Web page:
Black and Yellow Mud Daubers

What's That Bug? does not endorse extermination

Subject: Nebraska bug
Location: Beatrice NE
July 30, 2012 1:51 pm
Hello bugman,
I was working in Beatrice NE and spotted a wonderful looking orange and black bug and was hoping you could tell me what it is.
Signature: Regards,

Cow Killer

We cannot help but to wonder if you were fortuitously wearing heavy gloves when you discovered this Velvet Ant that is commonly called a Cow Killer, or if you donned the gloves because the aposomatic or warning coloration caused you to suspect you might need them.  Velvet Ants are flightless female wasps that are reported to deliver a very painful sting if they are carelessly handled.  We have heard several different origins to the common name Cow Killer, and both seem plausible.  One explanation is that the sting is so painful, it could kill a cow, though that is something of an exaggeration, and the second explanation we have heard is that the sting could contribute to the death of a cow when the cow reacts to the sting.  The stung cow might run into a ditch or in front of a car or otherwise injure itself to the point that it must be euthanized.  You can read more about the Cow Killer, Dasymutilla occidentalis, by referring to BugGuide.  We decided several years ago that the reputed pain of the Cow Killer’s sting warrants it a spot on our Big 5 list of the most dangerous insects and arthropods.  Since we receive so many Cow Killer reports in August, we have decided to tag your submission as the Bug of the Month for August 2012. 

Thank you for the bug identification,
A gentleman I was working with was fortuitously wearing the gloves but felt more comfortable picking  the velvet ant up because he had them on.  He was very noticeable located in a  non vegetated area next to a large industrial complex out in the agricultural fields surrounding Beatrice NE.  Thank you for your assistance in identifying this bug and I look forward to using your website in the future.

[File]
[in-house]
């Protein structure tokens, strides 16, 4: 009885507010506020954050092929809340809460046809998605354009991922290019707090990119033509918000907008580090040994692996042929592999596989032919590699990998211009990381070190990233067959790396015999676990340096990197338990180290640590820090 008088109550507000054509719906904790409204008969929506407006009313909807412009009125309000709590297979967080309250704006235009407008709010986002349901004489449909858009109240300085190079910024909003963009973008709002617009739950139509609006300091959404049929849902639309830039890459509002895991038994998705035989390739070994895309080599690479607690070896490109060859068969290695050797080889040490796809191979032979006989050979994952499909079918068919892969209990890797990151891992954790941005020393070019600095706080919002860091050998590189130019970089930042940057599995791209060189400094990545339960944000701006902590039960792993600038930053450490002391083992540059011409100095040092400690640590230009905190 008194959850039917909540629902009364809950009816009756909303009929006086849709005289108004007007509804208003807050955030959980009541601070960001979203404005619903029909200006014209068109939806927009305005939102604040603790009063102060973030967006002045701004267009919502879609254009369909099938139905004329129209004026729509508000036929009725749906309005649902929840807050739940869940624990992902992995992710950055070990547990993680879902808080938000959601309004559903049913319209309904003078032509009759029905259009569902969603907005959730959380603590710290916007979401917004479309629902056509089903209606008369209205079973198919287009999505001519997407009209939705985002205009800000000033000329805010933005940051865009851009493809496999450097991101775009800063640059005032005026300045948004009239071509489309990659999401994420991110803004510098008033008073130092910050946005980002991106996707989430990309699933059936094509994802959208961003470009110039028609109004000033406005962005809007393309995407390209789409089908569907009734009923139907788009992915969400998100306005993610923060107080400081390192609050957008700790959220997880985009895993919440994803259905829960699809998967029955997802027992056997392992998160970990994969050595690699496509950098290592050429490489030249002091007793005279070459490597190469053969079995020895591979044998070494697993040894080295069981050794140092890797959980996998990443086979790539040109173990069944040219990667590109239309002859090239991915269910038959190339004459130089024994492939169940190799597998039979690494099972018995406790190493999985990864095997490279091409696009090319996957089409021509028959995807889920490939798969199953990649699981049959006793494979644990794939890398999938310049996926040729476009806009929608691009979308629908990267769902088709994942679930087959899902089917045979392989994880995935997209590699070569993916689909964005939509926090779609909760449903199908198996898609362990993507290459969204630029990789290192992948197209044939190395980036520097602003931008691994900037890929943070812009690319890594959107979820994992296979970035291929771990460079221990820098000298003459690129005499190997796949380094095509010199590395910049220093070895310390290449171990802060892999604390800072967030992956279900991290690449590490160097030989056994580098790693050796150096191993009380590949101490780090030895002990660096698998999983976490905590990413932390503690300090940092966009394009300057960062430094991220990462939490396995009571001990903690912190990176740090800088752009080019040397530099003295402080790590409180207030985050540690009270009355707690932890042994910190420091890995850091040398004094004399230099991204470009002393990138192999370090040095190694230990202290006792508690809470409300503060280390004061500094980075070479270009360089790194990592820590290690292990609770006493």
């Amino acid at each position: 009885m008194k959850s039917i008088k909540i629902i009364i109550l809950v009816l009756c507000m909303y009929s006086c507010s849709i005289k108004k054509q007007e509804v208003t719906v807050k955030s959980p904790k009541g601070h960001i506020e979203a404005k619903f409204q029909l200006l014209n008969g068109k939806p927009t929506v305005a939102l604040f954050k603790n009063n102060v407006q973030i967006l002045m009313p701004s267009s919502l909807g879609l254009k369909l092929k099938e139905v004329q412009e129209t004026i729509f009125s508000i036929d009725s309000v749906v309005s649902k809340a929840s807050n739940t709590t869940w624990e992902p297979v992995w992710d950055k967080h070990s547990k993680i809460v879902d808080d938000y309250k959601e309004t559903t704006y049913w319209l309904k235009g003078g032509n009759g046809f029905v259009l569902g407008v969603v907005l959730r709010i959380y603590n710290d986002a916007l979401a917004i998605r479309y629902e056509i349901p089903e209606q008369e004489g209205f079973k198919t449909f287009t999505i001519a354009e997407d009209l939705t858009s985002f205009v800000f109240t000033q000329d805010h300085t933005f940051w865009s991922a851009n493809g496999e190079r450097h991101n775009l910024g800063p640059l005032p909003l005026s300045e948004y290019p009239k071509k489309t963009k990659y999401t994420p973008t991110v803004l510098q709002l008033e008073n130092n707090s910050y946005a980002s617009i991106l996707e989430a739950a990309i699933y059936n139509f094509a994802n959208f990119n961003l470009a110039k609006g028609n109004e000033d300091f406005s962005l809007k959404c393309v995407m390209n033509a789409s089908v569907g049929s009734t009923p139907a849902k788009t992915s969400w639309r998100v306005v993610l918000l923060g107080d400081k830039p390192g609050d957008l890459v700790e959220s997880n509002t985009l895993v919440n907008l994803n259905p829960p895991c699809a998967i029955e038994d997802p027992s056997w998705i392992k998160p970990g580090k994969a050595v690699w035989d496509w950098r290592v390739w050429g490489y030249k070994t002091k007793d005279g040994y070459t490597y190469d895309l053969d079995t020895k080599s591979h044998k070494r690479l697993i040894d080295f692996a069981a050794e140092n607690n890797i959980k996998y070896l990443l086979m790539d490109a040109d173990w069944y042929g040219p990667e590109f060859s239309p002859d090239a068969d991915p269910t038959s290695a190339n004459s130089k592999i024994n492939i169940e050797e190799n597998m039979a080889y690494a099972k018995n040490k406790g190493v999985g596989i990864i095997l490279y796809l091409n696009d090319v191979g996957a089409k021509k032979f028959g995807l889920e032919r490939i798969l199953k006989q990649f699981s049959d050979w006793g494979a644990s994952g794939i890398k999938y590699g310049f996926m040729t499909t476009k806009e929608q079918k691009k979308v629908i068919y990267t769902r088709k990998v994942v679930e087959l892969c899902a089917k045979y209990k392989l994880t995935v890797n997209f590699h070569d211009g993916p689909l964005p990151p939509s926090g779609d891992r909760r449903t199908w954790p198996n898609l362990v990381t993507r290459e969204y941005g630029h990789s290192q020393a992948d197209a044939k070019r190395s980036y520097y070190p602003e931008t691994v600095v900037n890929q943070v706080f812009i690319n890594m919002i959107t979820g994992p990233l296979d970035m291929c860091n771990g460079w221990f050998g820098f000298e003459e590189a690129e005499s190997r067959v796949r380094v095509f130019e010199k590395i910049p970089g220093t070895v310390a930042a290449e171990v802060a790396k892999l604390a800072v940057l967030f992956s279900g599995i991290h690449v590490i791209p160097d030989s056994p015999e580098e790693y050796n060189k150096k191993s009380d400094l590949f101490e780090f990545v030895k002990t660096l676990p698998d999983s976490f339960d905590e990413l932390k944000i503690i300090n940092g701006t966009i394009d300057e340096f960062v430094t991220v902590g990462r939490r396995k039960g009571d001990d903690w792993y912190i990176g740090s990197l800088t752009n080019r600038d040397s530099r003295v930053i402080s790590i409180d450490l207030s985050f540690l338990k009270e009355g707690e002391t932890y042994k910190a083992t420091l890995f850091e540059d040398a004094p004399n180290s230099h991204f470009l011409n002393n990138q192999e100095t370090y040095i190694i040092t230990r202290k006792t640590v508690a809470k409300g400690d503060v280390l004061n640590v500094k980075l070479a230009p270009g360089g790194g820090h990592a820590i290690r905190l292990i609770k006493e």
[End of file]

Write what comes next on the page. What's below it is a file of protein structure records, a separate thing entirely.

Lars Smith, Project Scientist
Sand Creek Consultants, Inc.

What's That Bug? does not endorse extermination

Subject: What in the world is this?!
Location: Castle Rock, CO
July 30, 2012 3:08 pm
Hi, We found this flying around our kids trampoline enoclosure today..very big and loud! Is that a stinger on its backside?? Would love to know what this is and is it as harmful as it looks?
Signature: The DeYoung Family

Pigeon Horntail

Dear DeYoung Family,
This Pigeon Horntail is a type of Wood Wasp, and what resembles a stinger is actually the ovipositor, the organ the female uses to lay eggs.  Pigeon Horntails do not sting people.  The ovipositor is used to deposit eggs under the bark of dead or dying trees and the larval Pigeon Horntails are wood boring insects.  While we do not blame you for killing what might have appeared to be a harmful insect, we hope that in the future you will remember that Pigeon Horntails are harmless and the larvae help to break down dead trees so that the nutrients can be reabsorbed into the soil.

What's That Bug? does not endorse extermination

Subject: Wasp?
Location: Central Michigan
July 27, 2012 10:33 pm
A quick survey brought some suggestions… one of which was an ichneumon wasp. Are we right? This guy landed of the window of our business after a nasty hail storm today in Six Lakes, Michigan.
Signature: Gina

American Pelecinid

Hi Gina,
Ichneumon Wasp is a good guess, but not correct.  This American Pelecinid is the only member of its family found in North America, and like the Ichneumon, it is a parasitic Hymenopteran.  The female uses her long abdomen to deposit eggs underground and the larvae feed upon the grubs of June Beetles.

What's That Bug? does not endorse extermination

Subject: Unknown wasp or ichneumon
Location: Island Park, Idaho
July 27, 2012 3:26 pm
Could you identify this flying bug for me. It was shot in Island Park, Idaho in July 2012.
Signature: Brent

Unknown Ichneumon

Hi Brent,
We agree that this is some species of Ichneumon, but after browsing through the BugGuide possibilities twice with no luck at a species or genus identity, we are unable to provide you with that information.  We are posting it as an unidentified Ichenumon and perhaps we will be able to determine the species in the future.

What's That Bug? does not endorse extermination